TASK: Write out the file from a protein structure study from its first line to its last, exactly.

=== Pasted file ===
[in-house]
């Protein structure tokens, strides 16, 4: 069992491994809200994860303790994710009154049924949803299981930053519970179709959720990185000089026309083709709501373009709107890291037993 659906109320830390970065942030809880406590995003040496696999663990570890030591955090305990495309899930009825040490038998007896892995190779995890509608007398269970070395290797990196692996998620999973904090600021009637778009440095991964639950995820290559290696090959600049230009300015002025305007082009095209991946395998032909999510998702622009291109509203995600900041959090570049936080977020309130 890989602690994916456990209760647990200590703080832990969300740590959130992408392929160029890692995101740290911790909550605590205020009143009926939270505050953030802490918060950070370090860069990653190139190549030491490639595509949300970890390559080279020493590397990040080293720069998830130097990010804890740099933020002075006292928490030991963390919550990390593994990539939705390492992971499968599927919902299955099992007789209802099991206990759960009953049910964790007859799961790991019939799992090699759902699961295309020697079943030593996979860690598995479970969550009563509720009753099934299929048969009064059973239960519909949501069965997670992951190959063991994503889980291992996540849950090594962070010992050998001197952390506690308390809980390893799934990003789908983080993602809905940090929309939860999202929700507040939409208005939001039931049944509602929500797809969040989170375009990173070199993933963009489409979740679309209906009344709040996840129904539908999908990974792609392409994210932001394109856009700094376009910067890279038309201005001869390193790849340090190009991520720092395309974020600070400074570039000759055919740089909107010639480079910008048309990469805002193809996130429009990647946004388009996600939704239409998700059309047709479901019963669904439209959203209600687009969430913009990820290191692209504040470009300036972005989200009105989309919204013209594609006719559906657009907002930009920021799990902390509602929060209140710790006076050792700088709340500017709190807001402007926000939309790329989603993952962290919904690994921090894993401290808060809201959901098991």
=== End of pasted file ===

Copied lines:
[in-house]
């Protein structure tokens, strides 16, 4: 069992491994809200994860303790994710009154049924949803299981930053519970179709959720990185000089026309083709709501373009709107890291037993 659906109320830390970065942030809880406590995003040496696999663990570890030591955090305990495309899930009825040490038998007896892995190779995890509608007398269970070395290797990196692996998620999973904090600021009637778009440095991964639950995820290559290696090959600049230009300015002025305007082009095209991946395998032909999510998702622009291109509203995600900041959090570049936080977020309130 890989602690994916456990209760647990200590703080832990969300740590959130992408392929160029890692995101740290911790909550605590205020009143009926939270505050953030802490918060950070370090860069990653190139190549030491490639595509949300970890390559080279020493590397990040080293720069998830130097990010804890740099933020002075006292928490030991963390919550990390593994990539939705390492992971499968599927919902299955099992007789209802099991206990759960009953049910964790007859799961790991019939799992090699759902699961295309020697079943030593996979860690598995479970969550009563509720009753099934299929048969009064059973239960519909949501069965997670992951190959063991994503889980291992996540849950090594962070010992050998001197952390506690308390809980390893799934990003789908983080993602809905940090929309939860999202929700507040939409208005939001039931049944509602929500797809969040989170375009990173070199993933963009489409979740679309209906009344709040996840129904539908999908990974792609392409994210932001394109856009700094376009910067890279038309201005001869390193790849340090190009991520720092395309974020600070400074570039000759055919740089909107010639480079910008048309990469805002193809996130429009990647946004388009996600939704239409998700059309047709479901019963669904439209959203209600687009969430913009990820290191692209504040470009300036972005989200009105989309919204013209594609006719559906657009907002930009920021799990902390509602929060209140710790006076050792700088709340500017709190807001402007926000939309790329989603993952962290919904690994921090894993401290808060809201959901098991």